Published on Sep 30, 2013
For seven years, Linda Elonich lived with the excruciating pain of pancreatitis attacks. The Omaha woman says it started suddenly in her sleep -- pain so severe she couldn't speak. She thought she was dying. She underwent several surgeries over the next several years, but continued attacks meant she could no longer work, travel or spend much time away from home. Her doctors brought up the idea of removing her pancreas and performing an islet cell transplant. They were cautious, but Elonich was ready
"I said, 'Let's do it.' I hurt so bad at that point, I had no fear of it. It was a chance for relief," she says.
Her husband and her doctors urged caution, but a serious and extremely painful attack led them all to believe the time was right.
"The islet cell transplant is the second part of a procedure for patients who have their pancreas taken out," explains Brian Boerner, MD, endocrinologist at The Nebraska Medical Center. "Those are patients who have no other option for treatment. As part of that, we can remove the islets, the insulin-producing cells from the pancreas, and put them back into the person's liver where they function and prevent serious diabetes."
After a successful transplant, the liver essentially performs the function of the pancreas.
"It went off without a hitch and went according to plan," says Luciano Vargas, MD, the transplant surgeon who performed Elonich's procedure.
The operation took most of the day. In the first part of the surgery, Dr. Vargas removed the pancreas and sent it to the medical center's Biologics Production Facility. Scientists there spend four to six hours isolating the islet cells and prepare them for re-infusion into the patient's liver.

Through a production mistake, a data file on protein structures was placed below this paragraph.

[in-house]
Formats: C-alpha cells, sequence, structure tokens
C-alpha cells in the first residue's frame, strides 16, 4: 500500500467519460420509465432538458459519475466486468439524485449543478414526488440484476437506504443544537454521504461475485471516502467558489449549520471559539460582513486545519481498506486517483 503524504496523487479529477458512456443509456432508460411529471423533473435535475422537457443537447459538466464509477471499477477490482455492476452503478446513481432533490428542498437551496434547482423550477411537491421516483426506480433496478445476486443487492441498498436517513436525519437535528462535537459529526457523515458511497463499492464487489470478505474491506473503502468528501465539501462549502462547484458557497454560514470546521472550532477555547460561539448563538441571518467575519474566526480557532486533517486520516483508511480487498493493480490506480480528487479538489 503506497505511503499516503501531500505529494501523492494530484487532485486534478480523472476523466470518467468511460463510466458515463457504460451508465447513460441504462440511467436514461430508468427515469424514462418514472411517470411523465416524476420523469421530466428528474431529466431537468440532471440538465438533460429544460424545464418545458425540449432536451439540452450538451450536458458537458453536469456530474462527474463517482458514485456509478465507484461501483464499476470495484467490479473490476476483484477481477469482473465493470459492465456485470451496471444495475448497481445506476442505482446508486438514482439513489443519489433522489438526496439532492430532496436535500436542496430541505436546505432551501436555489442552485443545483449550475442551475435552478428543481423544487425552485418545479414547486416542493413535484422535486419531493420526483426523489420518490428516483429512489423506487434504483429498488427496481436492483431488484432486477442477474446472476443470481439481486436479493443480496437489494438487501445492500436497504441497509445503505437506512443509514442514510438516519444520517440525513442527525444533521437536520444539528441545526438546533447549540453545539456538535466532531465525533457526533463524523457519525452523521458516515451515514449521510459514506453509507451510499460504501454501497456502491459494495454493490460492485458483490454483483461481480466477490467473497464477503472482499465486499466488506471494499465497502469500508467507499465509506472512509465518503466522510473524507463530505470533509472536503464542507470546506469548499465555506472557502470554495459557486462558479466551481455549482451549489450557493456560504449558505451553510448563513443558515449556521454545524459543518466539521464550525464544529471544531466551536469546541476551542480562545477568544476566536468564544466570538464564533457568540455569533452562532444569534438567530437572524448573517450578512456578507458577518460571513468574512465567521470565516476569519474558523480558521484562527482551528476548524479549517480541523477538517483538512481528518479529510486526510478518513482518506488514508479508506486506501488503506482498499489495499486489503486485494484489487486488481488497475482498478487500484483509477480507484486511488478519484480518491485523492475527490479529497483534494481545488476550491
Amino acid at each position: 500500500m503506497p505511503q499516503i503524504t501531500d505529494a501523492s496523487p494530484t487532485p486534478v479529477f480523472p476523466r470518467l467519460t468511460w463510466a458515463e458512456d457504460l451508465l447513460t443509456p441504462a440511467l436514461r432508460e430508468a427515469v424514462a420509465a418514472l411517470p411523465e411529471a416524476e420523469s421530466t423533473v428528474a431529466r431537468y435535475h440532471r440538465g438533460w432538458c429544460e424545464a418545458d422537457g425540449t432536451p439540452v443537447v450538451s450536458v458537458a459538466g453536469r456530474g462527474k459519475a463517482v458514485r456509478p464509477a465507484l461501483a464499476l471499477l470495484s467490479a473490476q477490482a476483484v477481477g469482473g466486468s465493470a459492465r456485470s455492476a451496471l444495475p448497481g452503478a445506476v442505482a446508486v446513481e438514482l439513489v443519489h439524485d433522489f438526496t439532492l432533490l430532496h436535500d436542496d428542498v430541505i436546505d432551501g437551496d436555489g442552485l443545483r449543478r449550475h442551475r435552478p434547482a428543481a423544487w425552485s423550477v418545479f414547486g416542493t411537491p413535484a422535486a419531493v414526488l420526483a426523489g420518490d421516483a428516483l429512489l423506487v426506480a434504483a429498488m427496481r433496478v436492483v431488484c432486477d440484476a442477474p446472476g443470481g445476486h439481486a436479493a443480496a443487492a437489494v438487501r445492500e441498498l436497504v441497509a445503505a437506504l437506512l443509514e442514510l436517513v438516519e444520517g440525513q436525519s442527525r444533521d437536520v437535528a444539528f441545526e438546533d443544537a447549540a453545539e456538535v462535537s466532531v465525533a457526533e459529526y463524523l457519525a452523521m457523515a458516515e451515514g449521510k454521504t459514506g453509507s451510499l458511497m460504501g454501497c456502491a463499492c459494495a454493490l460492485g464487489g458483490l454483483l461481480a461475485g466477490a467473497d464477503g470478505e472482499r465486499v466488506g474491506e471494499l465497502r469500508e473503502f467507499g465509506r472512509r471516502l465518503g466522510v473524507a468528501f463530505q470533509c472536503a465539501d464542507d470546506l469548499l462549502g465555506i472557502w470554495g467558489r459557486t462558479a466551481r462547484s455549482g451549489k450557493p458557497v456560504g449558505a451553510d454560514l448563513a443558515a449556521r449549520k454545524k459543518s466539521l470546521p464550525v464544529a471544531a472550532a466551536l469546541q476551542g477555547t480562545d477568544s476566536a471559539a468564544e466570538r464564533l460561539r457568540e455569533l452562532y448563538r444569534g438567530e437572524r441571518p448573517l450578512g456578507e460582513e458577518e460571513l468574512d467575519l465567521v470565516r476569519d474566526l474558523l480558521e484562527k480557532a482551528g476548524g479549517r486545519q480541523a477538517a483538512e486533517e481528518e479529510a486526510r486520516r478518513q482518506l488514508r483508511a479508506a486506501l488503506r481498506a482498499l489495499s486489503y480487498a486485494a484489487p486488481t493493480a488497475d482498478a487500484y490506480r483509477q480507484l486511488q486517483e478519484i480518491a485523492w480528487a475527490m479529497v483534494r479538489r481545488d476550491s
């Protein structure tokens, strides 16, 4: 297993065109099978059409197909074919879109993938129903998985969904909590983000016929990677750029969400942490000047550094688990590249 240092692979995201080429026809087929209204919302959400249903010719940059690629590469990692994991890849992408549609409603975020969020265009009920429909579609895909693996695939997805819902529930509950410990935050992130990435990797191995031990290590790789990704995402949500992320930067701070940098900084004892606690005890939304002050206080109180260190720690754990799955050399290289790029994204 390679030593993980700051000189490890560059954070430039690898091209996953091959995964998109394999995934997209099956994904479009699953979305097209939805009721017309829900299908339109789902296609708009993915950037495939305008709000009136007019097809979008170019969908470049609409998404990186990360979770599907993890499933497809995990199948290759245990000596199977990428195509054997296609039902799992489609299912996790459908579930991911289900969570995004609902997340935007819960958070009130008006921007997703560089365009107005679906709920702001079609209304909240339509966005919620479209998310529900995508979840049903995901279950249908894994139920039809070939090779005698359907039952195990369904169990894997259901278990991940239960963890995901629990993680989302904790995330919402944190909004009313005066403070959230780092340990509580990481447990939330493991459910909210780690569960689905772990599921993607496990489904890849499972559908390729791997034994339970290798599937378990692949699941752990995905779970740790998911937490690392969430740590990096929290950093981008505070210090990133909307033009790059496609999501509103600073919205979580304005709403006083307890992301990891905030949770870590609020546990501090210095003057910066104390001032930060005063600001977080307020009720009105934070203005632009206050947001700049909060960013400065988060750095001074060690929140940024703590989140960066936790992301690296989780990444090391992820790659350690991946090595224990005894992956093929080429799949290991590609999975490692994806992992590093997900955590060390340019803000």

"The expertise at the lab is phenomenal," Dr. Vargas says. "You can tell by how Linda is doing."
When the cells are ready to be infused into the liver, BPF staff brings the bags of cells to the OR where the surgical team is waiting.
Elonich says she could tell a difference as soon as she woke up from surgery. After a recent check up with both Drs. Boerner and Vargas, Elonich says she has a new outlook on life.
"It's nice to wake up in the morning. Every day is a beautiful day," she says. She recently traveled to Arkansas to visit her 93-year-old grandmother; something that would not have been possible before the surgery.
Elonich has praise not only for the expertise at the medical center, but for the caring personalities of everyone she's met from the clinics to the hospital.
"These people for me are life savers. Most people going to the doctor, they dread it. It's not like that for me. They're like family to me now; we've been through something so personal and life-changing together."
For more information about pancreas disorder treatment at The Nebraska Medical Center, visit http://www.nebraskamed.com/pancreascl... or call 1-800-922-0000
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